UberFacts says it shares "the most unimportant things you'll never need to know" and I have to admit, that's a pretty accurate description of its content. Launched in 2009, the Internet project provides people with random facts on all kinds of topics.
From the number of janitors in the US with PhDs to the genius way Swedes protested their government classifying homosexuality as an illness, these titbits of information will make you an expert on trivia in no time. So grab yourself some broccoli (random fact: the vegetable is rich in vitamin K, and a few studies in older adults have linked a higher vitamin K intake to better memory), continue scrolling, and upvote your favorite entries!
As it turns out, there are some biological reasons behind people's desire to "store" trivia in their brain and the rush of excitement they feel when they get the chance to use it. According to psychologist John Kounios Ph.D., it's a lot like playing roulette, too.
"You get a rush or a neuroreward signal or a dopamine burst from winning," the professor of psychology and director of the doctoral program in applied cognitive and brain sciences at Drexel University in Pennsylvania, told Healthline. "I think whenever you're challenged with a trivia question and you happen to know it, you get a rush. It's sort of like gambling."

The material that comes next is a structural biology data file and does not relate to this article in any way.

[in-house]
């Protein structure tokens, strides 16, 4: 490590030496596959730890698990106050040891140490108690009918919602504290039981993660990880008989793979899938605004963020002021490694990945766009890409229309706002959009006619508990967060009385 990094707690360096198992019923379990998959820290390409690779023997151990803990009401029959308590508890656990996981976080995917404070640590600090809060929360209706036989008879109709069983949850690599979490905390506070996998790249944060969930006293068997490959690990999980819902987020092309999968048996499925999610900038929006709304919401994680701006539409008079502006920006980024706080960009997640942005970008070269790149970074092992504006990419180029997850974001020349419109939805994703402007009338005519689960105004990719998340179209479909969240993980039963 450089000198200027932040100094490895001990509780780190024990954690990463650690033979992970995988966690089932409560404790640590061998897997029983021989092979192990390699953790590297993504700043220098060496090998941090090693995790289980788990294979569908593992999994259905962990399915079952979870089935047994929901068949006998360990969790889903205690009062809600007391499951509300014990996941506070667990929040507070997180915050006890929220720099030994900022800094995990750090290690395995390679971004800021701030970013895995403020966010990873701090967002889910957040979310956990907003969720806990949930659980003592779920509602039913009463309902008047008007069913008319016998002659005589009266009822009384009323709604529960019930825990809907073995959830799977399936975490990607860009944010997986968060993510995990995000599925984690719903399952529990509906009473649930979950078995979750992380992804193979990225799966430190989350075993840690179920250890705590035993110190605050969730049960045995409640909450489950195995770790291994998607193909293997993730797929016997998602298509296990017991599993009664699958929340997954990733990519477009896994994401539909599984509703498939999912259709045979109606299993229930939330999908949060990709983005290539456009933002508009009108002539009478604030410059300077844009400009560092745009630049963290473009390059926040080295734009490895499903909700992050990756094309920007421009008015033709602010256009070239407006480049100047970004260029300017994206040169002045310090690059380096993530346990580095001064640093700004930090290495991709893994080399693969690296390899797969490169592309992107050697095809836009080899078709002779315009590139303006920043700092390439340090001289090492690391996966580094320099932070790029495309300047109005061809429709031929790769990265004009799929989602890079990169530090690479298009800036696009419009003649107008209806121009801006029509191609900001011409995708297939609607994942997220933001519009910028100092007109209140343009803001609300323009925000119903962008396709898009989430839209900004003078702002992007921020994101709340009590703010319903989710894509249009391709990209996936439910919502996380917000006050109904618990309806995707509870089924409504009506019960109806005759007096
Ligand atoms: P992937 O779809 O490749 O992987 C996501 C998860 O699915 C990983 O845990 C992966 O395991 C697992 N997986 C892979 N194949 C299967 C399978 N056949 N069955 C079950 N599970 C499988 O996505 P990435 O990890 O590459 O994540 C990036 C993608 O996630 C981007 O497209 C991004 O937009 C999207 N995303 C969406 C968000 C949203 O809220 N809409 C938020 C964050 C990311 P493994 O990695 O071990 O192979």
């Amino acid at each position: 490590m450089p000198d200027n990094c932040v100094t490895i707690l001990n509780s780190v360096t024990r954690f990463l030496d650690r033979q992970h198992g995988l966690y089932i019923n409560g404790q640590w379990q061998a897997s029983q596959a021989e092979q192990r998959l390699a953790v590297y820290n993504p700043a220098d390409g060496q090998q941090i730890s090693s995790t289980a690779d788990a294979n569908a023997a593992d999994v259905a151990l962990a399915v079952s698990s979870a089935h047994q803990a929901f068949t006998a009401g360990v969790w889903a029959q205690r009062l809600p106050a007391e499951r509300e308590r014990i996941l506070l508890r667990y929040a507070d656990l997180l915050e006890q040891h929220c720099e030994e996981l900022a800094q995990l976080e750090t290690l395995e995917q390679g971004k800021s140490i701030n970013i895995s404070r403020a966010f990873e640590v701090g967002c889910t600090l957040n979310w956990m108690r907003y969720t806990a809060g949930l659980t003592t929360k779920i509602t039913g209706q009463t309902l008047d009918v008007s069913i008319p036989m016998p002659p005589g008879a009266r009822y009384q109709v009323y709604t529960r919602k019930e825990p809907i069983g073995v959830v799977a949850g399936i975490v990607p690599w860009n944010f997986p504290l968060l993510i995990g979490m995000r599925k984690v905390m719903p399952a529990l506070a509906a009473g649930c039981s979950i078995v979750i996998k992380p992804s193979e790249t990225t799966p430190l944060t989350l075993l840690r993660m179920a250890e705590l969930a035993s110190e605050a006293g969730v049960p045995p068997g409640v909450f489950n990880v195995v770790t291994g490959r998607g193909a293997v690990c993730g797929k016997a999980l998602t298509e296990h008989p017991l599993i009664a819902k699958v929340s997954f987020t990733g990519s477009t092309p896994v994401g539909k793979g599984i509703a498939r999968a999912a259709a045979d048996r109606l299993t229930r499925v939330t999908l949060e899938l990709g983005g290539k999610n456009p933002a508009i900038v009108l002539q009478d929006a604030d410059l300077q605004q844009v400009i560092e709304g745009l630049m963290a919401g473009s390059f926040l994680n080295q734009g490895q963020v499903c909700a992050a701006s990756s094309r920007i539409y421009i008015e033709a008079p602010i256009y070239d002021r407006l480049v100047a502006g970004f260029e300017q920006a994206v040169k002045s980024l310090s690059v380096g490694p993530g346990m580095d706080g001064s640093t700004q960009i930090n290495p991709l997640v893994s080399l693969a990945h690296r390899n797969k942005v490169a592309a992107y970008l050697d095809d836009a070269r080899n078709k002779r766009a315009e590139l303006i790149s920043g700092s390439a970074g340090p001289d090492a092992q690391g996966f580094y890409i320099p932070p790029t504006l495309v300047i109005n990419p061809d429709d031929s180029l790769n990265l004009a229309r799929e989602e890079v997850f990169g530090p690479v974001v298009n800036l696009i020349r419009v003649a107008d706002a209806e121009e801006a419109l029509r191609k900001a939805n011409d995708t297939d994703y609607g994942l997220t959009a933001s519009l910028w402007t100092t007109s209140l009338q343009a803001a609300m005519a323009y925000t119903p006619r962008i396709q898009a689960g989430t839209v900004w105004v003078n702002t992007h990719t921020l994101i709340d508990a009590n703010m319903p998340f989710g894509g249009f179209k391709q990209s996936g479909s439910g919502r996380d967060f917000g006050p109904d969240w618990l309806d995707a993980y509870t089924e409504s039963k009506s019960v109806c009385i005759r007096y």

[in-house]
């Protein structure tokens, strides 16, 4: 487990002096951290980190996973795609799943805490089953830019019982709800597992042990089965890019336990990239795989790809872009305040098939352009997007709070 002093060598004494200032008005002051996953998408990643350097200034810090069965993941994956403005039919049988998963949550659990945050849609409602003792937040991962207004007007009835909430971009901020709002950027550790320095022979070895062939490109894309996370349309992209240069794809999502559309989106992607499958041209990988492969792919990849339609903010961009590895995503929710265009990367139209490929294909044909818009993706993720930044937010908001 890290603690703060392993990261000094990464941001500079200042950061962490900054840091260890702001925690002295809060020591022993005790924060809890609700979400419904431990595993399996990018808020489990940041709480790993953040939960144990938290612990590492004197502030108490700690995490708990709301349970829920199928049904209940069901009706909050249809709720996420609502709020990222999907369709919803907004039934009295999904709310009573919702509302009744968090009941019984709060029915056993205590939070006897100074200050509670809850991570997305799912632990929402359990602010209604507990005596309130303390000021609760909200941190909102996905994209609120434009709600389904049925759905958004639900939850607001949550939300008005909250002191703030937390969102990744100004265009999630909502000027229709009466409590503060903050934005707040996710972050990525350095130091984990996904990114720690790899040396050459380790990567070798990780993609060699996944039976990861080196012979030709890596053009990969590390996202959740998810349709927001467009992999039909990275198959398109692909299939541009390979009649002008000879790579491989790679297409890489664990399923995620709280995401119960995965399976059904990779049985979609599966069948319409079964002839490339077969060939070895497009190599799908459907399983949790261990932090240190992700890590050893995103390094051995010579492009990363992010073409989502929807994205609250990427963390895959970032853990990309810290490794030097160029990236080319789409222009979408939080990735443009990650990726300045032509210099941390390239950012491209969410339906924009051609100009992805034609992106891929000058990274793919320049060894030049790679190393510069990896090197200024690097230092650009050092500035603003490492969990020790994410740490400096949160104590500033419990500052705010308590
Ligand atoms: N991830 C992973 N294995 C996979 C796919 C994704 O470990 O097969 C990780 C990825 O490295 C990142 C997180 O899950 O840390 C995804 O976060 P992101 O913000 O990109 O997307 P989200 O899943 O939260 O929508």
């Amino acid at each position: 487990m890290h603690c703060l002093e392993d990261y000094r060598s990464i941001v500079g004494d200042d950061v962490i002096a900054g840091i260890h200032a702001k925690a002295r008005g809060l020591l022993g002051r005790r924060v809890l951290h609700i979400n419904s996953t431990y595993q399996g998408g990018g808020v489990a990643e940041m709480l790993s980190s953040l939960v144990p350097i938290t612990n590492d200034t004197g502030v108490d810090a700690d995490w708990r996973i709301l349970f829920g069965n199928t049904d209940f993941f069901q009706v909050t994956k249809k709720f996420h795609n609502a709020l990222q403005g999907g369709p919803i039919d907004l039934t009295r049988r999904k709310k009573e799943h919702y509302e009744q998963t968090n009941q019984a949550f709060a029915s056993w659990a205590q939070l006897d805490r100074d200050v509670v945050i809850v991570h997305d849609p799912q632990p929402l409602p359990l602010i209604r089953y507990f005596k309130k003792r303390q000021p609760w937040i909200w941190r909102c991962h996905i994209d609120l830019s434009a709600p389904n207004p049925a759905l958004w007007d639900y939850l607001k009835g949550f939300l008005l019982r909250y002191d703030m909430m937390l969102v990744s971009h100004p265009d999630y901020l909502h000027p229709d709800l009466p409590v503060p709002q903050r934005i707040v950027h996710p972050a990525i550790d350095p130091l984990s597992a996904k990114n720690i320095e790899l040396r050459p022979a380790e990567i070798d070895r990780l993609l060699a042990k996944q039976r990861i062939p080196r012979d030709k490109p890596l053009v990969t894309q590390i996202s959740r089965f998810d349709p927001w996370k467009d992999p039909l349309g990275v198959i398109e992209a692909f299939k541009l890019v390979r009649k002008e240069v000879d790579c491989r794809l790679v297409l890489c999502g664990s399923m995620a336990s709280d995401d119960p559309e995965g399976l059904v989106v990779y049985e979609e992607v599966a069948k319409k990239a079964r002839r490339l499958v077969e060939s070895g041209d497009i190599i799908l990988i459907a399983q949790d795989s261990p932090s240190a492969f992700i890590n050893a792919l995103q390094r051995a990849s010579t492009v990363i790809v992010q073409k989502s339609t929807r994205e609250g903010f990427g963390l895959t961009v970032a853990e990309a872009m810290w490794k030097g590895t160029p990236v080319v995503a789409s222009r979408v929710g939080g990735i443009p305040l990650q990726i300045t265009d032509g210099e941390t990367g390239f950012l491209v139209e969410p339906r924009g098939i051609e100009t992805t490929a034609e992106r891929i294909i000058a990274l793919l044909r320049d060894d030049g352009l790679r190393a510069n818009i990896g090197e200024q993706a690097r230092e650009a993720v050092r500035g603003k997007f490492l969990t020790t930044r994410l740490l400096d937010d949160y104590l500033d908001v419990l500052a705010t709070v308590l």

He said the benefits can also be similar to those of playing video games. However, unlike gambling and video games, trivia is generally not a potentially dangerous habit, Kounios said.
"I don't think there are any pitfalls. Like anything else that's fun, it takes up time."
Moreover, retaining information about things we're interested in can be like an exercise for the frontal cortex as the brain ages.
"That's the first thing to go with injury or with age if we don't use it," Deborah Stokes, Ph.D., L.P.C., B.C.N., a psychologist in Virginia who focuses on neurotherapy, said.
So there you have it, folks. Browsing trivia isn't a waste of time. It's a mental workout!